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Since the dawn of the nuclear age, the world’s fears of catastrophe and its hopes for peace have hinged on the relationship between the United States and the Soviet Union.

In an era when two nations have the power to visit utter devastation on the world in a matter of hours, there can be no greater imperative than assuring that the relationship between the superpowers be managed effectively and rationally.

This is an unprecedented task. Historically, a conflict of ideology and geopolitical interests such as that which characterizes the current international scene has almost invariably led to conflict. But in the age of thermonuclear weapons and strategic equality, humanity could not survive such a repetition of history. No amount of tough rhetoric can change these realities. The future of our nation and of mankind depends on how well we avoid confrontation without giving up vital interests and how well we establish a more hopeful and stable relationship without surrender of principle.

We therefore face the necessity of a dual policy. On the one hand, we are determined to prevent Soviet military power from being used for political expansion; we will firmly discourage and resist adventurist policies. But at the same time, we cannot escalate every political dispute into a central crisis; nor can we rest on identifying foreign policy with crisis management. We have an obligation to work for a more positive future. We must couple opposition to pressure and irresponsibility with concerned efforts to build a more cooperative world.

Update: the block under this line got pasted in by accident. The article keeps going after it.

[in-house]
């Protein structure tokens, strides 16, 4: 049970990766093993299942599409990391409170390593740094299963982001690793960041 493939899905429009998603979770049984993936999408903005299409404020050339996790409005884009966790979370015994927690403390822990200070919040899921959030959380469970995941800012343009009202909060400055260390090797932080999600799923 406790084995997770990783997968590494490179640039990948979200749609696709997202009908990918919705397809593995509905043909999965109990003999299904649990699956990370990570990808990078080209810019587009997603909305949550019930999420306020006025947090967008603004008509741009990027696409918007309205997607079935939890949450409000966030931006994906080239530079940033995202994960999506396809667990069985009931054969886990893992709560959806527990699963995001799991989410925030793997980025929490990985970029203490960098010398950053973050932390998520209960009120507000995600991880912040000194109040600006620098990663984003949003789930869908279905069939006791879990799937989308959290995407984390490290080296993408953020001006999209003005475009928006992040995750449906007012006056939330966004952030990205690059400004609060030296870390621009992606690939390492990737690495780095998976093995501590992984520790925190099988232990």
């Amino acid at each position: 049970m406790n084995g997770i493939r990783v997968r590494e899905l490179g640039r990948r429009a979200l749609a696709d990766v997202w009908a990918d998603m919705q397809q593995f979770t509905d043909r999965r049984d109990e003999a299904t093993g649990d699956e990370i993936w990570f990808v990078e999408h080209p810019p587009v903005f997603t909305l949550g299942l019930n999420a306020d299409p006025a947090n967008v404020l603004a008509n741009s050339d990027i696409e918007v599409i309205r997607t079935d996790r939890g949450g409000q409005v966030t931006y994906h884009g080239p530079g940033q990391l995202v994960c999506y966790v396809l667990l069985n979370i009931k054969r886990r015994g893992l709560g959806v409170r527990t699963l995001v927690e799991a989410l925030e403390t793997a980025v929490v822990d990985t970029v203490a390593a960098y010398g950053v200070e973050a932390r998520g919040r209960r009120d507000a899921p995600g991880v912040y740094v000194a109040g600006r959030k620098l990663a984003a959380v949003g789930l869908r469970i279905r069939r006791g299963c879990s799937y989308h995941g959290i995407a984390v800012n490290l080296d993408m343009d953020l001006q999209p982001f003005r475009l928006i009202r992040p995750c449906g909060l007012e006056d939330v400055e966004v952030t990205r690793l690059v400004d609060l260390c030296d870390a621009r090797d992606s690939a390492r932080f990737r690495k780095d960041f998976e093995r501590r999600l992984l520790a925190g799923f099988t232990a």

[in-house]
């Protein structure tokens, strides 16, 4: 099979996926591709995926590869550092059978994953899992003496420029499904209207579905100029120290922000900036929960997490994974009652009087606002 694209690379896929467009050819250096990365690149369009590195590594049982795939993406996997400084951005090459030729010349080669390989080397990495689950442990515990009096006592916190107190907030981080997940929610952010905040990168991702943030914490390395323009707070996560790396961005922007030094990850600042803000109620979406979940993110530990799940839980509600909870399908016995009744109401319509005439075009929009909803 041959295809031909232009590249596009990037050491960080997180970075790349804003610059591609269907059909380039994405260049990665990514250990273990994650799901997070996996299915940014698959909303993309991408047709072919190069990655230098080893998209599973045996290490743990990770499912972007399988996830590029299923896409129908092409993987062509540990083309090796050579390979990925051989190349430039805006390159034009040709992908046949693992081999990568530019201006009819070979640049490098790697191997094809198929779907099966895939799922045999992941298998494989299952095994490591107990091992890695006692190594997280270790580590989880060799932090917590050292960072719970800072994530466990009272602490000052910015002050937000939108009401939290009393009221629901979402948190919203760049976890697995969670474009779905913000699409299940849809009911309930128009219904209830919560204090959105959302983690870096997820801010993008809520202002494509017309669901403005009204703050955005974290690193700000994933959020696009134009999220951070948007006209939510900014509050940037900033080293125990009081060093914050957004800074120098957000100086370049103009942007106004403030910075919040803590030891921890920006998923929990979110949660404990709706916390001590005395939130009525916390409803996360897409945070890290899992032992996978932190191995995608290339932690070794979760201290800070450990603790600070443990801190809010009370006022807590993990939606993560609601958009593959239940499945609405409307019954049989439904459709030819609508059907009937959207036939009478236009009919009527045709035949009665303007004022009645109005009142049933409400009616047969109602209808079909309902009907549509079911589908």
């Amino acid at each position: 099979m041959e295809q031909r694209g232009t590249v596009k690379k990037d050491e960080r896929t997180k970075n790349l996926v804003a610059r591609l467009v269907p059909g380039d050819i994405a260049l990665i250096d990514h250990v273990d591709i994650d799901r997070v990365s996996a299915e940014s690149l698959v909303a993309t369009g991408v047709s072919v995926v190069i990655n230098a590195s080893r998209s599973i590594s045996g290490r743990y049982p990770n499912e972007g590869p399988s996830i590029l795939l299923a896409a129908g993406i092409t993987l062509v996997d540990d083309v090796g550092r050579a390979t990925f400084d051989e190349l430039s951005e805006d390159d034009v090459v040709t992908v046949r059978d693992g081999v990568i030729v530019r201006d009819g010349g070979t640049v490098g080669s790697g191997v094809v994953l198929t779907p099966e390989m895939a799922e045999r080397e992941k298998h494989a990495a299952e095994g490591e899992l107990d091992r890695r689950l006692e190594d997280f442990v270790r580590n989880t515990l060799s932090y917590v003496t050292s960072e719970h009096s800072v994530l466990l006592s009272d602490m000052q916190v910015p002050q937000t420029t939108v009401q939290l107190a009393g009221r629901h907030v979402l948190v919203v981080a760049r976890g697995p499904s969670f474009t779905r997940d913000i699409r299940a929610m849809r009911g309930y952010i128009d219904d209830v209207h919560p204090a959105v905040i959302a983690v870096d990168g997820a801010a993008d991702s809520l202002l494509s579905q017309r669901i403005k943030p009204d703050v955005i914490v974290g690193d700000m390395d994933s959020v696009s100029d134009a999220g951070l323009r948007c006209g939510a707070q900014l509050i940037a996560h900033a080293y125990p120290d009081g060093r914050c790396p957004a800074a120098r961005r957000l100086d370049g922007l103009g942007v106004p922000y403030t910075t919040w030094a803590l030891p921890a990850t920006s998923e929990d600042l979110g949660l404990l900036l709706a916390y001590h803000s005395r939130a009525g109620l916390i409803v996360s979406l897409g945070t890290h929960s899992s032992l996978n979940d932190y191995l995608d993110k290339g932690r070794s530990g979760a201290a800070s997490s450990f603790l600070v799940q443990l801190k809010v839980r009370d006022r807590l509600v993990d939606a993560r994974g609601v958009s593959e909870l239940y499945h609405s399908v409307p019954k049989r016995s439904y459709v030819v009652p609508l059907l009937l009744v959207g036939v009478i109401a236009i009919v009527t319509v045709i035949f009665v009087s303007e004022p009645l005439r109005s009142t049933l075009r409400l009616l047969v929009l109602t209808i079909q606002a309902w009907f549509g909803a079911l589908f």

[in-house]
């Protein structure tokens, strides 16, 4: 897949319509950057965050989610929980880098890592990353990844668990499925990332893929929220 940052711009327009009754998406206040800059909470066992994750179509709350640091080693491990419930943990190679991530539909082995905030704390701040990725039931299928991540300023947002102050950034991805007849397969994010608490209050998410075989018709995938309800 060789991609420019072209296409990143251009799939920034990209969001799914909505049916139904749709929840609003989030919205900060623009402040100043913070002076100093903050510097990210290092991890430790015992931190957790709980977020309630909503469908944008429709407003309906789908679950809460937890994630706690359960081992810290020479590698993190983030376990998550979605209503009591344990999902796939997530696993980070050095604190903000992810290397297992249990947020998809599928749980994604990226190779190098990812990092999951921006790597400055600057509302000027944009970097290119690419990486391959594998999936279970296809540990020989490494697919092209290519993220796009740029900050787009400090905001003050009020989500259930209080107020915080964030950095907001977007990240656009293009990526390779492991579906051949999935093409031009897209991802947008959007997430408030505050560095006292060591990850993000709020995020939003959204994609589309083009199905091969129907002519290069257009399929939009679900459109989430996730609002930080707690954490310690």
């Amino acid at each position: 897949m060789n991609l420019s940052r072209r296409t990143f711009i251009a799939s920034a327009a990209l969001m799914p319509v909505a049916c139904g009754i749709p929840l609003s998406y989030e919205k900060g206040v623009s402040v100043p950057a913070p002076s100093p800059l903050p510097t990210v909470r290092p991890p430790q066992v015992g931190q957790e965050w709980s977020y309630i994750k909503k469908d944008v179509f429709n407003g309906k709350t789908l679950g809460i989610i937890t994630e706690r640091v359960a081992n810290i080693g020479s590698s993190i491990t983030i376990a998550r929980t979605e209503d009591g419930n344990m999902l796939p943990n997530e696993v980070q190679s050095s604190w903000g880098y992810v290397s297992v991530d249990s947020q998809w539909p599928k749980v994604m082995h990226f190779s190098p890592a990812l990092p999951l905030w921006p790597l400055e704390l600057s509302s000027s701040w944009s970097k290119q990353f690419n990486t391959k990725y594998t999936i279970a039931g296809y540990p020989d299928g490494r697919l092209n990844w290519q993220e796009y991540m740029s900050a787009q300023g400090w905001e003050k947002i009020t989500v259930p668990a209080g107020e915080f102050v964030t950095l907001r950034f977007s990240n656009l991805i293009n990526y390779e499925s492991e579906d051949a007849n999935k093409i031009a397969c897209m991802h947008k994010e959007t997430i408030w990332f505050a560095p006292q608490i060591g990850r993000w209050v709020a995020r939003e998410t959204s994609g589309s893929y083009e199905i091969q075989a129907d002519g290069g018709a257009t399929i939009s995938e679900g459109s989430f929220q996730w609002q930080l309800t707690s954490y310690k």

History can inform—or mislead—us in this quest.

For a generation after World War II, statesmen and nations were traumatized by the experience of Munich; they believed that history had shown the folly of permitting an adversary to gain a preponderance of power. This was and remains a crucial lesson.

A later generation was chastened by the experience of Viet-Nam; it is determined that America shall never again overextend and exhaust itself by direct involvement in remote wars with no clear strategic significance. This, too, is a crucial lesson.

But equally important and too often neglected is the lesson learned by an earlier generation. Before the outbreak of the First World War, there was a virtual equilibrium of power. Through crisis after crisis, nations moved to confrontation and then retreated to compromise. Stability was taken for granted until—without any conscious decision to overturn the international structure—a crisis much like any other went out of control. Nation after nation slid into a war whose causes they did not understand but from which they could not extricate themselves. The result was the death of tens of millions, the destruction of the global order, and domestic upheavals whose consequences still torment mankind.

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If we are to learn from history, we cannot pick and choose the lessons from which we will draw inspiration. The history of this century tells us:

—That an imbalance of power encourages aggression;

—That overcommitment cannot be sustained domestically; and

—That an equilibrium based on constant confrontation will ultimately end in cataclysm.

But the lessons of history are never automatic; each generation must apply them to concrete circumstances.